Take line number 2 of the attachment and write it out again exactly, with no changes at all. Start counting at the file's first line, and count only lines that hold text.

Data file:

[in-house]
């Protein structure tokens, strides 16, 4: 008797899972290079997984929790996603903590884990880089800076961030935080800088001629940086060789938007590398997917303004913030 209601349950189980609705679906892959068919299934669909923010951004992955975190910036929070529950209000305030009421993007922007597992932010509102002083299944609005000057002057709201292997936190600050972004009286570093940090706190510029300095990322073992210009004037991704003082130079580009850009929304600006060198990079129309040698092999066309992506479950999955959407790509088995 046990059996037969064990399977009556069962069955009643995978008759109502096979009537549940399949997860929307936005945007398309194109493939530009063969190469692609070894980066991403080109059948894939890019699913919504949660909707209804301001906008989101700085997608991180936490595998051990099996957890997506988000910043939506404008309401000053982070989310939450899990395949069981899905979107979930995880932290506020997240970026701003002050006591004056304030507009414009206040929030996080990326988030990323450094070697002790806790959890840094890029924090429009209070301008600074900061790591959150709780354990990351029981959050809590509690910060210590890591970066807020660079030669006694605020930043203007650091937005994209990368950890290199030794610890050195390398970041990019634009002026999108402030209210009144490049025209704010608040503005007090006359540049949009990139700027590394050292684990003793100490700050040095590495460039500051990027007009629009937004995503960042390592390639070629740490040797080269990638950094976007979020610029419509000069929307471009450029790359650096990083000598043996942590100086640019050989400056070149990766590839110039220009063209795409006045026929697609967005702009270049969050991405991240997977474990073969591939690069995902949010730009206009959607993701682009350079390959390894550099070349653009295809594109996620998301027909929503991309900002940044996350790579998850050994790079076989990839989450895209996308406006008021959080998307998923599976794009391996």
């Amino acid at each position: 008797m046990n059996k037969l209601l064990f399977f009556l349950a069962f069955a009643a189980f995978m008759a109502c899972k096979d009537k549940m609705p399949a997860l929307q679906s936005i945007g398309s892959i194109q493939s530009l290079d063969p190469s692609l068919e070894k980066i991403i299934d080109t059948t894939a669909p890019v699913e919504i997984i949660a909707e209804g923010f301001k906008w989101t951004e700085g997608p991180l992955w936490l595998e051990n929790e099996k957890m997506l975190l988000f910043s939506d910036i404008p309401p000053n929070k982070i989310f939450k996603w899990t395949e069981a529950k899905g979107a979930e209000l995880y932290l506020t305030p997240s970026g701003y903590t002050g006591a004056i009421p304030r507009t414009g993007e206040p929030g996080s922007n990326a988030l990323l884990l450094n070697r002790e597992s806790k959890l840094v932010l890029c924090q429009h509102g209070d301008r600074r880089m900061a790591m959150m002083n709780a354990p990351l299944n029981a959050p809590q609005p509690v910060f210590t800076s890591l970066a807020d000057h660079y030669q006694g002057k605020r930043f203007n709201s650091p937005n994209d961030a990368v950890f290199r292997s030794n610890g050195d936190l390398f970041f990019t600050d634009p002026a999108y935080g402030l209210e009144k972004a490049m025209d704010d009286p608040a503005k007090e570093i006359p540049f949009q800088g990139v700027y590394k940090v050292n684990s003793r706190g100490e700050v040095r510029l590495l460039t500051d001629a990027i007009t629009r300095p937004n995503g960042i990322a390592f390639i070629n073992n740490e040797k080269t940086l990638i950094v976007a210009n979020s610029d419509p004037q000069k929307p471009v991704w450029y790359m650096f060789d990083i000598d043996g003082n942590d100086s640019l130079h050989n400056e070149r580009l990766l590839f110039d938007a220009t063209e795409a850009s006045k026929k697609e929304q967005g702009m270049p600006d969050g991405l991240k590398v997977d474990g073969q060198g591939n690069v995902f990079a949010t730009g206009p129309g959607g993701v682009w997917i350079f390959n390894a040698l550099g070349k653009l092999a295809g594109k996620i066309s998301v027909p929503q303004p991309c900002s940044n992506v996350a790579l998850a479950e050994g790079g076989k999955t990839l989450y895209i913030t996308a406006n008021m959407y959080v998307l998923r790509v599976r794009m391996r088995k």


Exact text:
């Protein structure tokens, strides 16, 4: 008797899972290079997984929790996603903590884990880089800076961030935080800088001629940086060789938007590398997917303004913030 209601349950189980609705679906892959068919299934669909923010951004992955975190910036929070529950209000305030009421993007922007597992932010509102002083299944609005000057002057709201292997936190600050972004009286570093940090706190510029300095990322073992210009004037991704003082130079580009850009929304600006060198990079129309040698092999066309992506479950999955959407790509088995 046990059996037969064990399977009556069962069955009643995978008759109502096979009537549940399949997860929307936005945007398309194109493939530009063969190469692609070894980066991403080109059948894939890019699913919504949660909707209804301001906008989101700085997608991180936490595998051990099996957890997506988000910043939506404008309401000053982070989310939450899990395949069981899905979107979930995880932290506020997240970026701003002050006591004056304030507009414009206040929030996080990326988030990323450094070697002790806790959890840094890029924090429009209070301008600074900061790591959150709780354990990351029981959050809590509690910060210590890591970066807020660079030669006694605020930043203007650091937005994209990368950890290199030794610890050195390398970041990019634009002026999108402030209210009144490049025209704010608040503005007090006359540049949009990139700027590394050292684990003793100490700050040095590495460039500051990027007009629009937004995503960042390592390639070629740490040797080269990638950094976007979020610029419509000069929307471009450029790359650096990083000598043996942590100086640019050989400056070149990766590839110039220009063209795409006045026929697609967005702009270049969050991405991240997977474990073969591939690069995902949010730009206009959607993701682009350079390959390894550099070349653009295809594109996620998301027909929503991309900002940044996350790579998850050994790079076989990839989450895209996308406006008021959080998307998923599976794009391996």